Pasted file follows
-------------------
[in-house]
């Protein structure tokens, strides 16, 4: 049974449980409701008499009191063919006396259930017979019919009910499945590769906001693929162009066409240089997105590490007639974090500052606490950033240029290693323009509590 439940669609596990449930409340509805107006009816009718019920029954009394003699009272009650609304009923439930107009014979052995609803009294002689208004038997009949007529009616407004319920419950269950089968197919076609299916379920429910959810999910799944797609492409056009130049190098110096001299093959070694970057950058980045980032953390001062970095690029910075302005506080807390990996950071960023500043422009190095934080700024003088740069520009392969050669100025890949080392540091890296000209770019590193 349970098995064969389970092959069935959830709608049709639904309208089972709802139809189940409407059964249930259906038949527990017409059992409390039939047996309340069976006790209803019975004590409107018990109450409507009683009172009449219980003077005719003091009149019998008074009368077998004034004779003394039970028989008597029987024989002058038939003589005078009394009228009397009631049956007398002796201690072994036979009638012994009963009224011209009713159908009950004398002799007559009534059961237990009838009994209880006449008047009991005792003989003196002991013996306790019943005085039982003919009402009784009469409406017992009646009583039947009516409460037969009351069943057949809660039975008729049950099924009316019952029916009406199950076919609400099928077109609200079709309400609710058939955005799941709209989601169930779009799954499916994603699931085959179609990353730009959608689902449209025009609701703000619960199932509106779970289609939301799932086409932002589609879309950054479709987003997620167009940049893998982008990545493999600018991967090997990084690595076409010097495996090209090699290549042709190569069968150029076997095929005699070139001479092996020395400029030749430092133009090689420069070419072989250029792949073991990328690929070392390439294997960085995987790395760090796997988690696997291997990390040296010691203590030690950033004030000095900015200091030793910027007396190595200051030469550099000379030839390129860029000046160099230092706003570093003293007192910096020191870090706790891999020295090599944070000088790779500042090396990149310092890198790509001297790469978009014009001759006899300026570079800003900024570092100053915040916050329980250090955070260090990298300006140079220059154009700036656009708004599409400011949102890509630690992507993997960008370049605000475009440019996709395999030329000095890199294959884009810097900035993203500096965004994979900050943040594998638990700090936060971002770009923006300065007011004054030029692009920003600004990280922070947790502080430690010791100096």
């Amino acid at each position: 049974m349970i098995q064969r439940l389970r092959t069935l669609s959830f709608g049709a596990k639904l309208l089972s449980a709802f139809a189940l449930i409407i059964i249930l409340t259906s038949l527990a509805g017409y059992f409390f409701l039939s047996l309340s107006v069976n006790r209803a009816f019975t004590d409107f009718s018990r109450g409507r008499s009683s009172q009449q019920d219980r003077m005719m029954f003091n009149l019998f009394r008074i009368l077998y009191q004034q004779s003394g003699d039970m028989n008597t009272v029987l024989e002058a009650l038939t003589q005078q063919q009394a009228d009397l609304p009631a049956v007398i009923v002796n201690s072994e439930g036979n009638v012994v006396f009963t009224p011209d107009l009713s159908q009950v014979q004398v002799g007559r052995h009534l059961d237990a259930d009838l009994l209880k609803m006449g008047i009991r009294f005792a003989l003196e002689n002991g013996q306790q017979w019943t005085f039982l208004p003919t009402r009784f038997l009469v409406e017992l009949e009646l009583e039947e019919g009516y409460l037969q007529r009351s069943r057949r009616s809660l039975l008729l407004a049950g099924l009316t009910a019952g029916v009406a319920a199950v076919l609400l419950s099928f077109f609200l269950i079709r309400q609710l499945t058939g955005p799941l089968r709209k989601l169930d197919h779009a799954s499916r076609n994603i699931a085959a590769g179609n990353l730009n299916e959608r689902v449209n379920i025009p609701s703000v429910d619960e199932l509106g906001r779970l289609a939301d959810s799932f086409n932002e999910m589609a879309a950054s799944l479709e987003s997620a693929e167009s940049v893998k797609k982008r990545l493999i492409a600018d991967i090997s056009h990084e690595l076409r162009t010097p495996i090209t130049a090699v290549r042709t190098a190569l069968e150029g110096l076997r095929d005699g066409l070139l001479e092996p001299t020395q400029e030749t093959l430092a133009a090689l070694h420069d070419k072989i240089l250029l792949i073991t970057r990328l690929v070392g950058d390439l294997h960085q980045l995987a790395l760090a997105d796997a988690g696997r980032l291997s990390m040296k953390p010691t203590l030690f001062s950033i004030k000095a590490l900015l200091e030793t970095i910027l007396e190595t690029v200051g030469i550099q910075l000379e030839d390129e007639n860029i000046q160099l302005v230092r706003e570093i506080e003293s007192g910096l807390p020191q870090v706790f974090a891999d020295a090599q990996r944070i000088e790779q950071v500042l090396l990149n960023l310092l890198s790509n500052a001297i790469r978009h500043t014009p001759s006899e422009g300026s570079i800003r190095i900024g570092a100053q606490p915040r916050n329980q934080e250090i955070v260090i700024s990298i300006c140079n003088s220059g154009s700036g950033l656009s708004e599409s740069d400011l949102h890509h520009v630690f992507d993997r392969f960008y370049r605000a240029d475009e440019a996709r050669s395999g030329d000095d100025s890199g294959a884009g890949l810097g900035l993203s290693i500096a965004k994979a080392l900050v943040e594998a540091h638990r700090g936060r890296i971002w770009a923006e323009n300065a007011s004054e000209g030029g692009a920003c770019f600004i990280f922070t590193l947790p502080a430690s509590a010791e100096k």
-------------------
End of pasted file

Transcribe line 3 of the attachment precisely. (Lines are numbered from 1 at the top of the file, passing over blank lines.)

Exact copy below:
């Amino acid at each position: 049974m349970i098995q064969r439940l389970r092959t069935l669609s959830f709608g049709a596990k639904l309208l089972s449980a709802f139809a189940l449930i409407i059964i249930l409340t259906s038949l527990a509805g017409y059992f409390f409701l039939s047996l309340s107006v069976n006790r209803a009816f019975t004590d409107f009718s018990r109450g409507r008499s009683s009172q009449q019920d219980r003077m005719m029954f003091n009149l019998f009394r008074i009368l077998y009191q004034q004779s003394g003699d039970m028989n008597t009272v029987l024989e002058a009650l038939t003589q005078q063919q009394a009228d009397l609304p009631a049956v007398i009923v002796n201690s072994e439930g036979n009638v012994v006396f009963t009224p011209d107009l009713s159908q009950v014979q004398v002799g007559r052995h009534l059961d237990a259930d009838l009994l209880k609803m006449g008047i009991r009294f005792a003989l003196e002689n002991g013996q306790q017979w019943t005085f039982l208004p003919t009402r009784f038997l009469v409406e017992l009949e009646l009583e039947e019919g009516y409460l037969q007529r009351s069943r057949r009616s809660l039975l008729l407004a049950g099924l009316t009910a019952g029916v009406a319920a199950v076919l609400l419950s099928f077109f609200l269950i079709r309400q609710l499945t058939g955005p799941l089968r709209k989601l169930d197919h779009a799954s499916r076609n994603i699931a085959a590769g179609n990353l730009n299916e959608r689902v449209n379920i025009p609701s703000v429910d619960e199932l509106g906001r779970l289609a939301d959810s799932f086409n932002e999910m589609a879309a950054s799944l479709e987003s997620a693929e167009s940049v893998k797609k982008r990545l493999i492409a600018d991967i090997s056009h990084e690595l076409r162009t010097p495996i090209t130049a090699v290549r042709t190098a190569l069968e150029g110096l076997r095929d005699g066409l070139l001479e092996p001299t020395q400029e030749t093959l430092a133009a090689l070694h420069d070419k072989i240089l250029l792949i073991t970057r990328l690929v070392g950058d390439l294997h960085q980045l995987a790395l760090a997105d796997a988690g696997r980032l291997s990390m040296k953390p010691t203590l030690f001062s950033i004030k000095a590490l900015l200091e030793t970095i910027l007396e190595t690029v200051g030469i550099q910075l000379e030839d390129e007639n860029i000046q160099l302005v230092r706003e570093i506080e003293s007192g910096l807390p020191q870090v706790f974090a891999d020295a090599q990996r944070i000088e790779q950071v500042l090396l990149n960023l310092l890198s790509n500052a001297i790469r978009h500043t014009p001759s006899e422009g300026s570079i800003r190095i900024g570092a100053q606490p915040r916050n329980q934080e250090i955070v260090i700024s990298i300006c140079n003088s220059g154009s700036g950033l656009s708004e599409s740069d400011l949102h890509h520009v630690f992507d993997r392969f960008y370049r605000a240029d475009e440019a996709r050669s395999g030329d000095d100025s890199g294959a884009g890949l810097g900035l993203s290693i500096a965004k994979a080392l900050v943040e594998a540091h638990r700090g936060r890296i971002w770009a923006e323009n300065a007011s004054e000209g030029g692009a920003c770019f600004i990280f922070t590193l947790p502080a430690s509590a010791e100096k």